|Times Square Lady (1935)||$59 a week|
|West Point of the Air (1935)||$59 a week|
|Murder in the Fleet (1935)||$59 a week|
Robert Taylor Social Network
The 12-mile section of U.S. Hwy. 136 between the Nebraska towns Beatrice and Filley was officially designated the Robert Taylor Memorial Highway in 1994 (source: Gage County Historical Society, Beatrice, NE).
Inducted into the Hall of Great Western Performers of the National Cowboy and Western Heritage Museum in 1970.
After their divorce, his ex-wife Barbara Stanwyck auctioned off their $100,000 home at 423 N. Faring Rd., in the Bel-Air section of Los Angeles, and all its furnishings, and collected 15% of his earnings until he died in 1969.
He inspired the fictional character called Danger: Diabolik (1968), an antihero featured in Italian comics. Diabolik was created by sisters Angela and Luciana Giussani in 1962, and his features were graphically inspired by Taylor: dark hair with a distinctive widow's peak and striking blue eyes and eyebrows.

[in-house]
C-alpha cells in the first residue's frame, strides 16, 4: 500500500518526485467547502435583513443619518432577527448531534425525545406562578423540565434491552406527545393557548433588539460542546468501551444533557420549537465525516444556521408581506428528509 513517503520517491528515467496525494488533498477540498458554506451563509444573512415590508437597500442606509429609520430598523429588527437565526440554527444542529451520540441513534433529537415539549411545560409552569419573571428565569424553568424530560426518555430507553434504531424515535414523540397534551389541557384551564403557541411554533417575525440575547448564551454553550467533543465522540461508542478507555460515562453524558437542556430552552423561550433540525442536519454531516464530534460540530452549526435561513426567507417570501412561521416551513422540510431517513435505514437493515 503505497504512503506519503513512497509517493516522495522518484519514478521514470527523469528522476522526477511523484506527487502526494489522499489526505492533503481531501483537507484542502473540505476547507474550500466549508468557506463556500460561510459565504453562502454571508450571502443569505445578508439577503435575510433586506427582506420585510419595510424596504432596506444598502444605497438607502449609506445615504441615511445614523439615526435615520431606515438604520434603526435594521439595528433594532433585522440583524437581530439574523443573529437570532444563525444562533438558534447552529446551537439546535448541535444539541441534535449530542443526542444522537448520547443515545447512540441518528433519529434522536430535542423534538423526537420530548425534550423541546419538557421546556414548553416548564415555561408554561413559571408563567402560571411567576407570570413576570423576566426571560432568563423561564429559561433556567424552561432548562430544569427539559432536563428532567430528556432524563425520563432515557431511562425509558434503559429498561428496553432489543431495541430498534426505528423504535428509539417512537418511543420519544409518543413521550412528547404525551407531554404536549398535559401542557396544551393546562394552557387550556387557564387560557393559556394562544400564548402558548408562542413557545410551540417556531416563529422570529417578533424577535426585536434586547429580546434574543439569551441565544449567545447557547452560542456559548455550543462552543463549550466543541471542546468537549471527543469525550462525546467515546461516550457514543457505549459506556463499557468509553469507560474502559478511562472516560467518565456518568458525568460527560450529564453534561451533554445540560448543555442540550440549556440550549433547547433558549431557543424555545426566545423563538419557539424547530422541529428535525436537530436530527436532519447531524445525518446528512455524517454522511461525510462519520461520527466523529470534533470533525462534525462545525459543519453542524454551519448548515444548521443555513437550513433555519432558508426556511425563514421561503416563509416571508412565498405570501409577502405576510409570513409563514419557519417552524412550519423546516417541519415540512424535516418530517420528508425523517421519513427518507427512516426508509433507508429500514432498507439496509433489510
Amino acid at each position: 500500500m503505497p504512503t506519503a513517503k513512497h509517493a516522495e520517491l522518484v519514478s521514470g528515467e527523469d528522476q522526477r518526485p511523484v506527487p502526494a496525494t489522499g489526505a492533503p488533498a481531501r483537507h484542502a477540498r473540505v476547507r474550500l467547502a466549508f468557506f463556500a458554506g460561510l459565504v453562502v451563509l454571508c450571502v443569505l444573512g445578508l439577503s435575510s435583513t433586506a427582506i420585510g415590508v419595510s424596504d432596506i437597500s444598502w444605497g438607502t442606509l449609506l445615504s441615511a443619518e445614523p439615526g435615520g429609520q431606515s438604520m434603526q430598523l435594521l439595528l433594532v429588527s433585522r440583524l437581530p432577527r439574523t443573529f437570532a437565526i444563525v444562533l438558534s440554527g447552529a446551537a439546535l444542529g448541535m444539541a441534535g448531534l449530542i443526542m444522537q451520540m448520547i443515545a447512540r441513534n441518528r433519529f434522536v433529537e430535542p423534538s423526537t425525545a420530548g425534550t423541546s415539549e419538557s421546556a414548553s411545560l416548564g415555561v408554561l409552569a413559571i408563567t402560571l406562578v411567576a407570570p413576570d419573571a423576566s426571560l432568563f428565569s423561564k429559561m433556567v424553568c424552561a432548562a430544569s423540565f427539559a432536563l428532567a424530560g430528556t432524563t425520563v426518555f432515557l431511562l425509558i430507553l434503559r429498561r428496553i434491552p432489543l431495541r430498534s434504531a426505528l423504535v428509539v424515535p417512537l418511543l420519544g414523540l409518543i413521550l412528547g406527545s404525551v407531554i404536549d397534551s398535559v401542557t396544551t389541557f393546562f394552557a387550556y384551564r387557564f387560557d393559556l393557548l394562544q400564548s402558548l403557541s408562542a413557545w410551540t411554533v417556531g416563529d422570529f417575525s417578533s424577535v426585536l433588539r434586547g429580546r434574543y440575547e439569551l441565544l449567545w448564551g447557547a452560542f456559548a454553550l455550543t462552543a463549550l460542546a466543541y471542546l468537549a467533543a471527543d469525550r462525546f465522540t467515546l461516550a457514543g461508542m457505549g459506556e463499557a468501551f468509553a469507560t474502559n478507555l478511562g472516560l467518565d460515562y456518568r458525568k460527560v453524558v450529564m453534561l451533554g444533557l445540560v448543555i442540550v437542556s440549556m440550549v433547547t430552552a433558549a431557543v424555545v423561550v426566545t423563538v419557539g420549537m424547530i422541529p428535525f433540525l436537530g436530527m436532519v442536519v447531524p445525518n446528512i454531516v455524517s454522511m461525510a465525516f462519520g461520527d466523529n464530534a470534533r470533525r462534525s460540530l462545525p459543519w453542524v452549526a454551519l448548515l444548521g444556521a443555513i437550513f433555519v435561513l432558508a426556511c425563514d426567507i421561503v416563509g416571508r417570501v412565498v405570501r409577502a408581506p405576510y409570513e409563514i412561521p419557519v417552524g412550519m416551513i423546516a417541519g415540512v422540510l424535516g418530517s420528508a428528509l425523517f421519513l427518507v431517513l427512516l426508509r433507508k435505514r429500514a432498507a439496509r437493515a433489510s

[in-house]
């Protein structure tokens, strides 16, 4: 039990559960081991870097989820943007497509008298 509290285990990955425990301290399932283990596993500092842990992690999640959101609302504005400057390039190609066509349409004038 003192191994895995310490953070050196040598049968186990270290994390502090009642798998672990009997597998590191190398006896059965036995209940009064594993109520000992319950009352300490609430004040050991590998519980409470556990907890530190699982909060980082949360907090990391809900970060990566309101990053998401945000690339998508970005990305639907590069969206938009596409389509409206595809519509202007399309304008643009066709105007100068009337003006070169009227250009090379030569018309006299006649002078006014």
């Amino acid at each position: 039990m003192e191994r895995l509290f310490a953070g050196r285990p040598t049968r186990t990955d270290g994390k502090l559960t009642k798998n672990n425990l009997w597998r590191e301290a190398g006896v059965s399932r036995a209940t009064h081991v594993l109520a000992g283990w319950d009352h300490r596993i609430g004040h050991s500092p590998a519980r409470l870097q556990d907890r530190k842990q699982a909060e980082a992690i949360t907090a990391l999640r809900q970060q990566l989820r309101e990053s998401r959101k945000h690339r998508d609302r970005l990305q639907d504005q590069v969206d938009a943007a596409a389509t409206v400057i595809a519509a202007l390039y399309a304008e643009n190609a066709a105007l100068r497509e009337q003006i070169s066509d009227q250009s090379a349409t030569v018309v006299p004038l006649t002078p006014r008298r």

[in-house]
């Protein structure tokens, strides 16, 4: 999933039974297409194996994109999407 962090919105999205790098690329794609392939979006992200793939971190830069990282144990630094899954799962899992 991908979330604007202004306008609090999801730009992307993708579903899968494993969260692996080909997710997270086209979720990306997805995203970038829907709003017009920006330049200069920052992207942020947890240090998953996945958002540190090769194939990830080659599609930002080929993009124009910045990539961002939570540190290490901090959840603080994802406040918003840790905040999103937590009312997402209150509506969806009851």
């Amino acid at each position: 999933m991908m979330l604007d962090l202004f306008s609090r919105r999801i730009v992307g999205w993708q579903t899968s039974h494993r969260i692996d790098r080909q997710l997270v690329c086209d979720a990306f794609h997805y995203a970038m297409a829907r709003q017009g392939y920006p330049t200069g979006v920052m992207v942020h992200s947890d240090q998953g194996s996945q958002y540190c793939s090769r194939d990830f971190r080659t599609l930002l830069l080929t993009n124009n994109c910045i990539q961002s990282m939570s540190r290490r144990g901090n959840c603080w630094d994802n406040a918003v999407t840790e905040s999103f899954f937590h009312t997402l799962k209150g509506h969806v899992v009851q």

Actively supported Ronald Reagan's campaign to become the Republican Governor of California in 1966.
Four episodes of "The Robert Taylor Show" (also known as 330 Independence Avenue, SW (1963) ) had been produced and a fifth was in line at the time of the sudden cancellation of the unaired series in the summer of 1963. Scripts had been written by Bruce Geller, Leonard Freeman, Tom Seller and Lawrence Edward Watkin. The series was to be based on official files from the U.S. Department of Health, Education and Welfare. When NBC realized that the producers had not gotten permission to use the department's files, the network canceled the series.